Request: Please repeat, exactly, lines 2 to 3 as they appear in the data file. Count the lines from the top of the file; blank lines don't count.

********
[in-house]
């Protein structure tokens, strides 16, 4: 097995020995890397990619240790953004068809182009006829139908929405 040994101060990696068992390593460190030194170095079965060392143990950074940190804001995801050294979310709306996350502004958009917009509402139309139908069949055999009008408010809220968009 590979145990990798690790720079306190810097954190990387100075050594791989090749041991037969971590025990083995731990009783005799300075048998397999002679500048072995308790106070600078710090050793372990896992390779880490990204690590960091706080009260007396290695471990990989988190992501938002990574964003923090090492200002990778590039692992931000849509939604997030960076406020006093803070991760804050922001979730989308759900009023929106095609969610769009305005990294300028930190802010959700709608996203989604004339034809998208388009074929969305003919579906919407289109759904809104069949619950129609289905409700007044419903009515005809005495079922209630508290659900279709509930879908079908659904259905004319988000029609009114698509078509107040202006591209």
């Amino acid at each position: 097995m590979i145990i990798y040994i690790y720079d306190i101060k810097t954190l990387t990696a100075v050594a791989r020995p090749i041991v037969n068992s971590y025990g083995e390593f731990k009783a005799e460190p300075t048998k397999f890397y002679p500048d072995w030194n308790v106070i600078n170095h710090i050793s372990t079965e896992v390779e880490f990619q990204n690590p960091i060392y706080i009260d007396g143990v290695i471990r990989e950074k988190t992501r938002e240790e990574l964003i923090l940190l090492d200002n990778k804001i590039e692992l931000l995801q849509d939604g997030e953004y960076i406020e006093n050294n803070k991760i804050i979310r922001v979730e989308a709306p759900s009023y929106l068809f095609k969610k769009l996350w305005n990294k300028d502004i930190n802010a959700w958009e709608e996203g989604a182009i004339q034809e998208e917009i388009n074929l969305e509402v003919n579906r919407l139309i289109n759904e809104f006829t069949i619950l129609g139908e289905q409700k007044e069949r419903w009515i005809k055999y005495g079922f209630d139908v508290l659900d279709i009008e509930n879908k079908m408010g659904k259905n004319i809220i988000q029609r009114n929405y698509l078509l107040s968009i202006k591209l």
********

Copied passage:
């Protein structure tokens, strides 16, 4: 097995020995890397990619240790953004068809182009006829139908929405 040994101060990696068992390593460190030194170095079965060392143990950074940190804001995801050294979310709306996350502004958009917009509402139309139908069949055999009008408010809220968009 590979145990990798690790720079306190810097954190990387100075050594791989090749041991037969971590025990083995731990009783005799300075048998397999002679500048072995308790106070600078710090050793372990896992390779880490990204690590960091706080009260007396290695471990990989988190992501938002990574964003923090090492200002990778590039692992931000849509939604997030960076406020006093803070991760804050922001979730989308759900009023929106095609969610769009305005990294300028930190802010959700709608996203989604004339034809998208388009074929969305003919579906919407289109759904809104069949619950129609289905409700007044419903009515005809005495079922209630508290659900279709509930879908079908659904259905004319988000029609009114698509078509107040202006591209």
């Amino acid at each position: 097995m590979i145990i990798y040994i690790y720079d306190i101060k810097t954190l990387t990696a100075v050594a791989r020995p090749i041991v037969n068992s971590y025990g083995e390593f731990k009783a005799e460190p300075t048998k397999f890397y002679p500048d072995w030194n308790v106070i600078n170095h710090i050793s372990t079965e896992v390779e880490f990619q990204n690590p960091i060392y706080i009260d007396g143990v290695i471990r990989e950074k988190t992501r938002e240790e990574l964003i923090l940190l090492d200002n990778k804001i590039e692992l931000l995801q849509d939604g997030e953004y960076i406020e006093n050294n803070k991760i804050i979310r922001v979730e989308a709306p759900s009023y929106l068809f095609k969610k769009l996350w305005n990294k300028d502004i930190n802010a959700w958009e709608e996203g989604a182009i004339q034809e998208e917009i388009n074929l969305e509402v003919n579906r919407l139309i289109n759904e809104f006829t069949i619950l129609g139908e289905q409700k007044e069949r419903w009515i005809k055999y005495g079922f209630d139908v508290l659900d279709i009008e509930n879908k079908m408010g659904k259905n004319i809220i988000q029609r009114n929405y698509l078509l107040s968009i202006k591209l």